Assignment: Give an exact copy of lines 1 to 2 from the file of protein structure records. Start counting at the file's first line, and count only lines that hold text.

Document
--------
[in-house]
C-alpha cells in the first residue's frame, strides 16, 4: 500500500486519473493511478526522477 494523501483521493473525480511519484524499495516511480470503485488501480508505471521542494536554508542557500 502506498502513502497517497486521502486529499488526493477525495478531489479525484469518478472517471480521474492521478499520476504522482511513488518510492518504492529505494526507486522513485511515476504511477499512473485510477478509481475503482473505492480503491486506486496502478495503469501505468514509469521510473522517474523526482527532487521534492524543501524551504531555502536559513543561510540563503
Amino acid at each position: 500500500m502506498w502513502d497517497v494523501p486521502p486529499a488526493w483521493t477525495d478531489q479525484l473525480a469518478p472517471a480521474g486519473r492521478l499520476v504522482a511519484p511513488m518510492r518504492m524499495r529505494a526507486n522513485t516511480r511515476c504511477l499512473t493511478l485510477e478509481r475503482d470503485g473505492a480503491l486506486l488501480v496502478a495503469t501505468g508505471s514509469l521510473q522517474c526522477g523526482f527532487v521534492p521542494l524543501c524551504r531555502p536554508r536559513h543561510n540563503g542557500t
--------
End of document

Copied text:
[in-house]
C-alpha cells in the first residue's frame, strides 16, 4: 500500500486519473493511478526522477 494523501483521493473525480511519484524499495516511480470503485488501480508505471521542494536554508542557500 502506498502513502497517497486521502486529499488526493477525495478531489479525484469518478472517471480521474492521478499520476504522482511513488518510492518504492529505494526507486522513485511515476504511477499512473485510477478509481475503482473505492480503491486506486496502478495503469501505468514509469521510473522517474523526482527532487521534492524543501524551504531555502536559513543561510540563503